Women in academic continue to hit a glass ceiling in university administration. The Times Higher Education Supplement cites research by Louise Morley, professor of education at the University of Sussex, who has found that female academics often “get stuck in bureaucratic middle management roles” rather than attaining the higher echelons of university posts. That is, women are becoming the directors of communications, finance or human resources, but not university presidents.
In Australia, Morley found that women hold 40 percent of pro vice-chancellorships but only 18 percent of vice-chancellor roles. In Europe, only 13 per cent of higher education institutions in Europe are led by women. The figure is even lower for research-intensive universities, where only 9 percent have a woman leader; in the UK, only one such university, the University of Manchester, is led by a woman. In the US, women held 23 percent of president positions at all colleges in 2006, according to research by the American Council of Education cited in Catalyst; women were more likely to hold such positions at public institutions than private ones (26.6 percent to 18.7 percent).
Women Shut Out From Top Posts Even As More Students Are Female
In her report, International Trends in Women’s Leadership in Higher Education, Morley noted the same trends in universities around the world, whether in Sri Lanka, Uganda, Nigeria and Pakistan.
The absence of women in top positions in universities is all the more notable as the number of female students has risen sevenfold since 1970, going from 10.8 million globally to 77.4 million in 2007. In contrast, the number of male students has gone from 17.7 million to 75 million, a fourfold increase.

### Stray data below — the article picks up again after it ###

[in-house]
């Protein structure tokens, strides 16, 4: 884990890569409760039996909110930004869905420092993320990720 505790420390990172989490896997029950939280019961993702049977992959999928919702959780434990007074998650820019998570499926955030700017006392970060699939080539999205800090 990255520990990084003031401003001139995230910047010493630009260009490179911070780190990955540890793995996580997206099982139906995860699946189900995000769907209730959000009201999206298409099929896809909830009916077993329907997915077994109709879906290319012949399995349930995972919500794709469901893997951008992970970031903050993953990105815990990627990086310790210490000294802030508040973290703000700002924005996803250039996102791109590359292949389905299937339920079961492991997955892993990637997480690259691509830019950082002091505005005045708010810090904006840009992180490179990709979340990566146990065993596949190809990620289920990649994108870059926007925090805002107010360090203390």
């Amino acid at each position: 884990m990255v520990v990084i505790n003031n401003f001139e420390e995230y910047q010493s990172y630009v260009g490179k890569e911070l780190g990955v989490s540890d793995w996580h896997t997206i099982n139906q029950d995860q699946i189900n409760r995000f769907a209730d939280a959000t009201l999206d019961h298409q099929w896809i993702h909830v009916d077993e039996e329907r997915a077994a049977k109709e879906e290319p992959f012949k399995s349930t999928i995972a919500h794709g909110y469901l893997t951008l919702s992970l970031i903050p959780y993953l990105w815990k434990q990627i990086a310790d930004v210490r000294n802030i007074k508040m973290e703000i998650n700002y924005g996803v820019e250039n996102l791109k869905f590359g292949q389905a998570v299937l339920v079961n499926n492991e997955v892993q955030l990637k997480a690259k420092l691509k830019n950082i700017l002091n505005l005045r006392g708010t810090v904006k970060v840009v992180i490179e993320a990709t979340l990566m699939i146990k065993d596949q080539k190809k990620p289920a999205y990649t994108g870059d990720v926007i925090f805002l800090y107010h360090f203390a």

“It doesn’t matter [whether] the country has had decades of social equality legislation or is under a military dictatorship, the situation is the same. Women tend to get jobs with huge amounts of admin – roles that deal with the clutter of universities and keep that clutter away from other senior roles [occupied by men].”
Charity Angya, vice-chancellor of Benue State University, Nigeria, recounts that male colleagues laughed at her when she first sought her position. She notes that men were given preferential treatment as “they were seen to possess ‘masculine’ attributes of power and authority.”
On a more positive note, Gülsün Sağlamer, the former rector of Istanbul Technical University, pointed out that 28 percent of professors in Turkey are women women. While in her rectorship, she says that she created
“a nursery on campus, which allowed women to have their children close by in case there were any problems. It is this kind of infrastructure that makes it easier for academics.”
I’m in the second decade as an academic and changes such as on-site childcare, better policies for maternity leave and the possibility of “stopping” the “tenure clock” would make a huge difference for women in academia. A recent study found that, for women in the sciences, motherhood has too often meant the end of an academic research career for women in the math-intensive sciences, due to the pressures of research and publication. The study suggested that it was time revise the schedule for tenure and advancement, as these were set at a time when “few women worked outside the home and when raising children was assumed to be women’s work, and thus it was designed for people without significant responsibilities in household work or child care.”
Studies by the American Council on Education and the American Association of University Professors have both found that the percentage of women in academic administrative positions drops the higher they climb. Universities all over the world continue to fail to offer sufficient role models for an increasingly female population of students.
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